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Opinion

Six talking points from AFL Round 1

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22nd March, 2020
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We’ve never seen a stranger round of football played than Round 1 of 2020, and it’s going to be a while before the AFL’s 18 clubs line up again. Here, despite the bizzarre and unusual circumstances, are my talking points from the weekend.

Crowd or no crowd, good footy is still a delight to watch
On Wednesday night Richmond and Carlton named their squads for the season opener not knowing if the game would go ahead, but late in the evening the AFL signalled its intent to play Round 1 as scheduled.

With no crowd at the MCG, footy fans everywhere were immediately struck by the radical change in tone of footy without an audience, and “eerie” became the word of choice on social media.

At halftime, I had grave doubts about the watchability of no-crowd footy, but as Carlton mounted a charge, particularly early in the fourth quarter, the match grew engrossing enough that we were able to find a bit of the footy thrill.

Three games were decided by a goal or less in the opening round, and while the roar of the crowd would’ve added some atmosphere, they were engaging and watchable contests nonetheless.

This was especially true also in the AFLW semi-finals, where North Melbourne defeated Collingwood in a see-sawing thriller first up, leading into Melbourne recording an incredible final-quarter comeback over GWS.

It’s not going to become anyone’s go-to preference, but this weekend proved that even without a live audience, good footy is still good footy.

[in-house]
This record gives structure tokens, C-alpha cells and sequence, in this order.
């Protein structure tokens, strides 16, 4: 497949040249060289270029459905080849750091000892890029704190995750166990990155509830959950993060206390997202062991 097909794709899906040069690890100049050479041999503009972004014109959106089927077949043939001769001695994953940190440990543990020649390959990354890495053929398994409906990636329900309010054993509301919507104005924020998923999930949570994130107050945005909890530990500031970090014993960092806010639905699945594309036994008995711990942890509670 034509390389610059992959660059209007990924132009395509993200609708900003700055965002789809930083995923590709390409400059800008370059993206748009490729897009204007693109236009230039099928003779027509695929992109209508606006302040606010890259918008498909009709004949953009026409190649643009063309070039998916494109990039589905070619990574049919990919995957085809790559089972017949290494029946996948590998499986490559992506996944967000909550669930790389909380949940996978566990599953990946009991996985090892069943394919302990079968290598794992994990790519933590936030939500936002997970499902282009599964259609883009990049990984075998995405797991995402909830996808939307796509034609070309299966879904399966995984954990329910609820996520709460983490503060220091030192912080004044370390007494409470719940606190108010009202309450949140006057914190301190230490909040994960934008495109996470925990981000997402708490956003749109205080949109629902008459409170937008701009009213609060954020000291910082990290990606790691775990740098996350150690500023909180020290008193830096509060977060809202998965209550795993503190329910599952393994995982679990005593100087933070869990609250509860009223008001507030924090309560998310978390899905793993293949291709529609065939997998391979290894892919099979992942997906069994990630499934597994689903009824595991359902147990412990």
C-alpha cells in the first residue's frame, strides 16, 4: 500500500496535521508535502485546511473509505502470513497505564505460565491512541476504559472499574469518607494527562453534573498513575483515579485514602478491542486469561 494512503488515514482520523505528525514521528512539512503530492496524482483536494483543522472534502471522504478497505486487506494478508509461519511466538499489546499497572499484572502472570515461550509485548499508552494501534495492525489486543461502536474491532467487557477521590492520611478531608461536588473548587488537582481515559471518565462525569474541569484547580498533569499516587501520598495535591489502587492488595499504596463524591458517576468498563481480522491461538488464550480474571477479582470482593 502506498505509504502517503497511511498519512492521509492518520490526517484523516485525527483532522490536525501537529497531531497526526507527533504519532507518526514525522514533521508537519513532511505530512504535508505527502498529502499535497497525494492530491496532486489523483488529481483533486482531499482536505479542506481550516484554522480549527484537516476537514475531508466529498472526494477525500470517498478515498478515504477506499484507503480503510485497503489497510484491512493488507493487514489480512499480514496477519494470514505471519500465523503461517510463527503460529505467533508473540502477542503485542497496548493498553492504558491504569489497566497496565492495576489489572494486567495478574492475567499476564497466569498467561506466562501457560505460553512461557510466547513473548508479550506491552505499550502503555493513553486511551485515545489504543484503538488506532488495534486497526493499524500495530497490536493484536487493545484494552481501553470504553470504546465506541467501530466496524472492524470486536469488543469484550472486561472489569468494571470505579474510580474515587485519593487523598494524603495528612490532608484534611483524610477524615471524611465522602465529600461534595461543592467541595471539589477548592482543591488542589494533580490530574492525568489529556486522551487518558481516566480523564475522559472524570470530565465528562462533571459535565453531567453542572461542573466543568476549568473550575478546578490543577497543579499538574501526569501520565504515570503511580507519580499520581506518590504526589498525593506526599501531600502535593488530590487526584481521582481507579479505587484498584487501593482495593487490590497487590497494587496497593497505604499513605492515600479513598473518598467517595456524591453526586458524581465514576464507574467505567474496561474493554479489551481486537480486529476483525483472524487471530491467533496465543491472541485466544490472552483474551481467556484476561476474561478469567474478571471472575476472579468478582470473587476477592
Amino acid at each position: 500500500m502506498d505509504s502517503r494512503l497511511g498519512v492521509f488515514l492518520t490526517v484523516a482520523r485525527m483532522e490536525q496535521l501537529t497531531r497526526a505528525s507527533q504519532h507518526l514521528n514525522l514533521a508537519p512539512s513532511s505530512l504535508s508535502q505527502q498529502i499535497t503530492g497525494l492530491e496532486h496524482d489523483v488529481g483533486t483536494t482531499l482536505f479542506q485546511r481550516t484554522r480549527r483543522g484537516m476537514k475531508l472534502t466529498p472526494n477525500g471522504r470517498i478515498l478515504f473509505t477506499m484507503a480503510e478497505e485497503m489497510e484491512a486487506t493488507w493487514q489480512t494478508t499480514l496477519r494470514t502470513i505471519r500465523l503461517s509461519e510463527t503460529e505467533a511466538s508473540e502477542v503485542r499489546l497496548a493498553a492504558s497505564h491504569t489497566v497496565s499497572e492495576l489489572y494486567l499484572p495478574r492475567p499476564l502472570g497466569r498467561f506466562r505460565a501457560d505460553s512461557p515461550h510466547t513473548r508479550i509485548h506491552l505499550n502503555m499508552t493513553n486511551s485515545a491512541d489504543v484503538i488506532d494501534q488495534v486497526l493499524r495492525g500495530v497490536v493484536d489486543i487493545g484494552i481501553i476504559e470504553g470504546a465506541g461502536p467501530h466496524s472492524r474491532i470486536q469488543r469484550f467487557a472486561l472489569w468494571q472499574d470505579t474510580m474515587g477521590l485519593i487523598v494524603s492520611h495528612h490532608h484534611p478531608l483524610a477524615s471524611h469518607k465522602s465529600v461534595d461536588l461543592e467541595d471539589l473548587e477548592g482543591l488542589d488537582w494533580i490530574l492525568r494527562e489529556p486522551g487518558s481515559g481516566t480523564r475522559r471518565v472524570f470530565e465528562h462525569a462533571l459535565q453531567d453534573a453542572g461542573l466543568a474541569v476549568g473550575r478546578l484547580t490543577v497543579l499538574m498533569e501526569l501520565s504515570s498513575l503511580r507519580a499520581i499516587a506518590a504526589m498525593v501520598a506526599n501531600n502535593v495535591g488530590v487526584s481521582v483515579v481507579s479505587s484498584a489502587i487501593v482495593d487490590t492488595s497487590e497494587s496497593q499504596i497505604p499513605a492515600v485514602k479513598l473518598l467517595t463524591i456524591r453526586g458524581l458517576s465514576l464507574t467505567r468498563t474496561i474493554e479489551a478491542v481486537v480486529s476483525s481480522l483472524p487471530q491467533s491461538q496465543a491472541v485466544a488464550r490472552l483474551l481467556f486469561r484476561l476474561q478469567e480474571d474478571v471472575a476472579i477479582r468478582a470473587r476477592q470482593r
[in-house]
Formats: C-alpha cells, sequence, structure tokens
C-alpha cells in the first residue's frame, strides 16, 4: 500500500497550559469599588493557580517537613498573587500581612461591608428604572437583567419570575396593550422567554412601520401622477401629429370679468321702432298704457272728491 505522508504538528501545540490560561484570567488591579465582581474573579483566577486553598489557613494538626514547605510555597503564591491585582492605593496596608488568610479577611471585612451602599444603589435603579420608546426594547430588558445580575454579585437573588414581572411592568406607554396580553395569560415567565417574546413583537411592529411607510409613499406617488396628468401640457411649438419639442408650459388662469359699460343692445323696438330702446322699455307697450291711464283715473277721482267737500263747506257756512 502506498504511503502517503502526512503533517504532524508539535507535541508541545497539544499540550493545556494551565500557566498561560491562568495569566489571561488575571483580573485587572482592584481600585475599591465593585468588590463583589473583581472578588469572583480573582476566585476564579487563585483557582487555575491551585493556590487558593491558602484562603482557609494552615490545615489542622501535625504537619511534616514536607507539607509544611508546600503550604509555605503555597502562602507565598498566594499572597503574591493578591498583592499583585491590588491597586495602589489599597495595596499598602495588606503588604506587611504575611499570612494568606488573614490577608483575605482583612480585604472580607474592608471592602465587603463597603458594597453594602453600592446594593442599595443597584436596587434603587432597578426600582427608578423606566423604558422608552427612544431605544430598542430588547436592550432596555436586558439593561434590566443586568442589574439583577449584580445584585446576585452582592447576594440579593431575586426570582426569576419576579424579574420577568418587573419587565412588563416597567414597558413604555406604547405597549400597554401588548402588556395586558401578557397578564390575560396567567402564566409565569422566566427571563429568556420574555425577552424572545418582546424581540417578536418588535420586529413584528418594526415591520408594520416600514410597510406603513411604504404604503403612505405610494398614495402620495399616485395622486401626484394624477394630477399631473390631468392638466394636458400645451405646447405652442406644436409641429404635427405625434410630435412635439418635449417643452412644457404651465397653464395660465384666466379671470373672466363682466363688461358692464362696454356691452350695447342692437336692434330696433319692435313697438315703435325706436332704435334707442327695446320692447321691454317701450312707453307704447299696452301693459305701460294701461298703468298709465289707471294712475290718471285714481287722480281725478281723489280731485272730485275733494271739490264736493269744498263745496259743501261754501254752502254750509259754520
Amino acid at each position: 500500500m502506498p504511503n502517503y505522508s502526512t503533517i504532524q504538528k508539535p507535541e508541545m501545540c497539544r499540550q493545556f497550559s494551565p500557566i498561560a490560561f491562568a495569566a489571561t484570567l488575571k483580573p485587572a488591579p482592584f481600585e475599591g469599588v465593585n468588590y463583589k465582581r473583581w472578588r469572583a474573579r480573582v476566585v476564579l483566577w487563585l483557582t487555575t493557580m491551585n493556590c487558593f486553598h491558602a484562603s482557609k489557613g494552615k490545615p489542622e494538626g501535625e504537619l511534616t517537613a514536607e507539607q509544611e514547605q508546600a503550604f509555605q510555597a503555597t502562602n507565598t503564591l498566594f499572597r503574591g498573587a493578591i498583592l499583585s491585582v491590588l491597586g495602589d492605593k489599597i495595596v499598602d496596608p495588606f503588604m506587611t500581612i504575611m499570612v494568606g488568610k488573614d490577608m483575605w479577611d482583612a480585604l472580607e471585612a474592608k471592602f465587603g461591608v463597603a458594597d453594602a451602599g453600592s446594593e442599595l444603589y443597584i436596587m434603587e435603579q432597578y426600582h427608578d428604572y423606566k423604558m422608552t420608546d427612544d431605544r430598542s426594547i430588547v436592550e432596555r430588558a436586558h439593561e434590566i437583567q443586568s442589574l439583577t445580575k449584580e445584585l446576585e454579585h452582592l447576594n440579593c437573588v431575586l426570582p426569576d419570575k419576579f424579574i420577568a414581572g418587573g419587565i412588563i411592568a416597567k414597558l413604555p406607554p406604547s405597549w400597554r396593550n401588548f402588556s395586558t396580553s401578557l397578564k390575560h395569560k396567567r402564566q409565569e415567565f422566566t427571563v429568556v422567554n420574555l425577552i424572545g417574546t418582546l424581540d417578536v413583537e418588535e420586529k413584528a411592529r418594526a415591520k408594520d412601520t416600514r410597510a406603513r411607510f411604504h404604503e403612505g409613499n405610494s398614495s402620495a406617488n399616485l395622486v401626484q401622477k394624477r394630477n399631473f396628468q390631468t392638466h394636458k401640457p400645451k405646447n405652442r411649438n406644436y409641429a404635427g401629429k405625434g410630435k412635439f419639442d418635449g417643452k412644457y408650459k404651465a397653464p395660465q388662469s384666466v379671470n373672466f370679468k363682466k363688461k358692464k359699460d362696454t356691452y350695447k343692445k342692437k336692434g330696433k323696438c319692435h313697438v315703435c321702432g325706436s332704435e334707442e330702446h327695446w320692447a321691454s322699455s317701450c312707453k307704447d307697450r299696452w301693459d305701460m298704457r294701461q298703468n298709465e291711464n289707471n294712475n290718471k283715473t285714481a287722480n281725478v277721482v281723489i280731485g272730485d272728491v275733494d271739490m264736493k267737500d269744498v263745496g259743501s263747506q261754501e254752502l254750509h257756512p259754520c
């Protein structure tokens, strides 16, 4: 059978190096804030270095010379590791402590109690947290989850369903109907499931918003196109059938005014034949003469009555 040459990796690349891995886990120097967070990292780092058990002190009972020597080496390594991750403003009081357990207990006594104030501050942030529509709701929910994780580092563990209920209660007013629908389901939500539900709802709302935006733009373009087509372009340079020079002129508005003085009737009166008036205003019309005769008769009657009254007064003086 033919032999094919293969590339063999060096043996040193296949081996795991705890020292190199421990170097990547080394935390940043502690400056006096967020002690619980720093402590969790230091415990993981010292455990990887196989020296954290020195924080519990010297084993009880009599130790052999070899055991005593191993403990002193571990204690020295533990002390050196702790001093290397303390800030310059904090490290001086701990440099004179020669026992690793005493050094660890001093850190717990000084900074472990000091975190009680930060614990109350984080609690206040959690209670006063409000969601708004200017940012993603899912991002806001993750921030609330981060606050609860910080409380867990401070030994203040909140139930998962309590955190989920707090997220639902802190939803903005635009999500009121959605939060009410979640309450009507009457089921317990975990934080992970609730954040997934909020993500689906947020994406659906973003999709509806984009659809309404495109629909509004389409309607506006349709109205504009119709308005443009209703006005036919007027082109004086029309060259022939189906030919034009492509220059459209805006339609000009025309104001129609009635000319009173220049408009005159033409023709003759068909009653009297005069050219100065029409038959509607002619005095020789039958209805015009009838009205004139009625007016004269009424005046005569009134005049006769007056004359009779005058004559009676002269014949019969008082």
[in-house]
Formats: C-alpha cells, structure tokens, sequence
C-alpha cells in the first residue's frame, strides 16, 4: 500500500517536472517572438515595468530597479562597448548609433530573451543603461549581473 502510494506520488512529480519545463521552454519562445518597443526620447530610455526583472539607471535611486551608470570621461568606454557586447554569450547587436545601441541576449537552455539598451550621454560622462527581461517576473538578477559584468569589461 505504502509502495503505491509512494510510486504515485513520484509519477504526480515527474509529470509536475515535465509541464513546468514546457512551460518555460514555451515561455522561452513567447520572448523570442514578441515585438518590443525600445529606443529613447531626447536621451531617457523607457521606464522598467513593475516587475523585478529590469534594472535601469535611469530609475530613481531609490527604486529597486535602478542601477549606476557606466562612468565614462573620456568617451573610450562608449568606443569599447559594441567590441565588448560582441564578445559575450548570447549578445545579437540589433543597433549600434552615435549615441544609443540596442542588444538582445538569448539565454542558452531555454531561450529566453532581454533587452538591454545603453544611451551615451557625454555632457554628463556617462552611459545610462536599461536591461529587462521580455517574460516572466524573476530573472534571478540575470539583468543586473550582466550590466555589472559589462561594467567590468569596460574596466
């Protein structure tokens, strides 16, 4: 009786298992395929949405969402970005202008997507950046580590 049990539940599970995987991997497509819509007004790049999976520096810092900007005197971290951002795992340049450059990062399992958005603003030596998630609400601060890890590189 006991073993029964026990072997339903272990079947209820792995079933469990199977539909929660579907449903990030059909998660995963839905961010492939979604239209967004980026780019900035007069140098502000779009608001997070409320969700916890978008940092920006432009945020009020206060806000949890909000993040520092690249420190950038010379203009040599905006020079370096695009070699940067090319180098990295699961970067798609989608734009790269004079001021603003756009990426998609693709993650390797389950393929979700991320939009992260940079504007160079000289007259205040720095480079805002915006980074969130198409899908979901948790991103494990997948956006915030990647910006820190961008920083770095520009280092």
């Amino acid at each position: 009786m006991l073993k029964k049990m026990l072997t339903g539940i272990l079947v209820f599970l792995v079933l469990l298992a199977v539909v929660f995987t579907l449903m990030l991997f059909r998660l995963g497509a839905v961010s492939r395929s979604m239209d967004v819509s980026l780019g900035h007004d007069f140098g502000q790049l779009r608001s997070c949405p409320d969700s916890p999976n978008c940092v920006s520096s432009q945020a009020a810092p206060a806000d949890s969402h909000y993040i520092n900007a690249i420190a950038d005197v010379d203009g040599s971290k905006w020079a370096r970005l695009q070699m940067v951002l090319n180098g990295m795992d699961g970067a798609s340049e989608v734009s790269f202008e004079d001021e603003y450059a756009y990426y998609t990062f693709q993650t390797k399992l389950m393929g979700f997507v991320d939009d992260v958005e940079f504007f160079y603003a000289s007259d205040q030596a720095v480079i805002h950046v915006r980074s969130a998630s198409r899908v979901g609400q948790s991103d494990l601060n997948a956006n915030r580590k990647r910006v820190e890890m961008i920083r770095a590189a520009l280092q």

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AFL goes American
As one of few professional sporting leagues continuing on in the world this weekend, the AFL suddenly found itself under probably the largest international spotlight it ever has.

Fox Sports put the AFL front and central on its American broadcasts – albeit still at awkward times for US-based sports lovers to tune in – and social media was awash with new fans of the game.

Watching American fans piece together exactly how our native sport works and find a passion for teams and places they’ve never before met brought a nice bit of levity and fun to a weekend where we badly needed it.

Obviously I’m biased but Australian rules has legitimate objective claims to being one of the world’s best sporting spectacles. It’s dynamic, physical, high-scoring, and above all unpredictable – not a mix of traits you can find in every sport.

Don’t expect this to suddenly put AFL on the map as a global phenomenon longterm – although it’s certainly good timing for the proposed GWS vs Essendon game in Los Angeles to be on the agenda.